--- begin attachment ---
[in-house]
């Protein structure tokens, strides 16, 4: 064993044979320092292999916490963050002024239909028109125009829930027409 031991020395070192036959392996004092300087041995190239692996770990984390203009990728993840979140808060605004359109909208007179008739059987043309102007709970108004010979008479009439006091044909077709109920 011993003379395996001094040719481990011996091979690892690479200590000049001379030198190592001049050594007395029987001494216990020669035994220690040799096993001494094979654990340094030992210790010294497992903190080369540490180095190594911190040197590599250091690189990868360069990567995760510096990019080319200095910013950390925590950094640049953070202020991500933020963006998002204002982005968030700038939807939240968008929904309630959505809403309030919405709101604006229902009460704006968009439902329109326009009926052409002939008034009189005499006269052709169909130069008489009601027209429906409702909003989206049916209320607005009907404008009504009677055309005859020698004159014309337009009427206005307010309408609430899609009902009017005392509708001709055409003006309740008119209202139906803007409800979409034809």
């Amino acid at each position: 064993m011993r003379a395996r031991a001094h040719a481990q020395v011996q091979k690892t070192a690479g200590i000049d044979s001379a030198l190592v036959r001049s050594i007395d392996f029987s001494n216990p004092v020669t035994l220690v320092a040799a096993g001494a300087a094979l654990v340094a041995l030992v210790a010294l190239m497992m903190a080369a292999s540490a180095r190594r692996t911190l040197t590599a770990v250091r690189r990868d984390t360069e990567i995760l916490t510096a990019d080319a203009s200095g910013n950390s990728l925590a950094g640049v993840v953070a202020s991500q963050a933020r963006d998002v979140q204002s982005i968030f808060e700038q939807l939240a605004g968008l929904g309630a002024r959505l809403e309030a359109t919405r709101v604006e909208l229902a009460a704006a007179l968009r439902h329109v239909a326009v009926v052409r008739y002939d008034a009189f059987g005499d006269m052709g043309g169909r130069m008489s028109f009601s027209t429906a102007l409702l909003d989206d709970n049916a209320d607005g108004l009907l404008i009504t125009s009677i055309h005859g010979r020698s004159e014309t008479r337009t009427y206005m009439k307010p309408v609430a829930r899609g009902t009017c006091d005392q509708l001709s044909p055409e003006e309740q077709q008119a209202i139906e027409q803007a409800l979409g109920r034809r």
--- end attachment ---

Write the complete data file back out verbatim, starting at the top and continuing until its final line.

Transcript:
[in-house]
């Protein structure tokens, strides 16, 4: 064993044979320092292999916490963050002024239909028109125009829930027409 031991020395070192036959392996004092300087041995190239692996770990984390203009990728993840979140808060605004359109909208007179008739059987043309102007709970108004010979008479009439006091044909077709109920 011993003379395996001094040719481990011996091979690892690479200590000049001379030198190592001049050594007395029987001494216990020669035994220690040799096993001494094979654990340094030992210790010294497992903190080369540490180095190594911190040197590599250091690189990868360069990567995760510096990019080319200095910013950390925590950094640049953070202020991500933020963006998002204002982005968030700038939807939240968008929904309630959505809403309030919405709101604006229902009460704006968009439902329109326009009926052409002939008034009189005499006269052709169909130069008489009601027209429906409702909003989206049916209320607005009907404008009504009677055309005859020698004159014309337009009427206005307010309408609430899609009902009017005392509708001709055409003006309740008119209202139906803007409800979409034809």
């Amino acid at each position: 064993m011993r003379a395996r031991a001094h040719a481990q020395v011996q091979k690892t070192a690479g200590i000049d044979s001379a030198l190592v036959r001049s050594i007395d392996f029987s001494n216990p004092v020669t035994l220690v320092a040799a096993g001494a300087a094979l654990v340094a041995l030992v210790a010294l190239m497992m903190a080369a292999s540490a180095r190594r692996t911190l040197t590599a770990v250091r690189r990868d984390t360069e990567i995760l916490t510096a990019d080319a203009s200095g910013n950390s990728l925590a950094g640049v993840v953070a202020s991500q963050a933020r963006d998002v979140q204002s982005i968030f808060e700038q939807l939240a605004g968008l929904g309630a002024r959505l809403e309030a359109t919405r709101v604006e909208l229902a009460a704006a007179l968009r439902h329109v239909a326009v009926v052409r008739y002939d008034a009189f059987g005499d006269m052709g043309g169909r130069m008489s028109f009601s027209t429906a102007l409702l909003d989206d709970n049916a209320d607005g108004l009907l404008i009504t125009s009677i055309h005859g010979r020698s004159e014309t008479r337009t009427y206005m009439k307010p309408v609430a829930r899609g009902t009017c006091d005392q509708l001709s044909p055409e003006e309740q077709q008119a209202i139906e027409q803007a409800l979409g109920r034809r």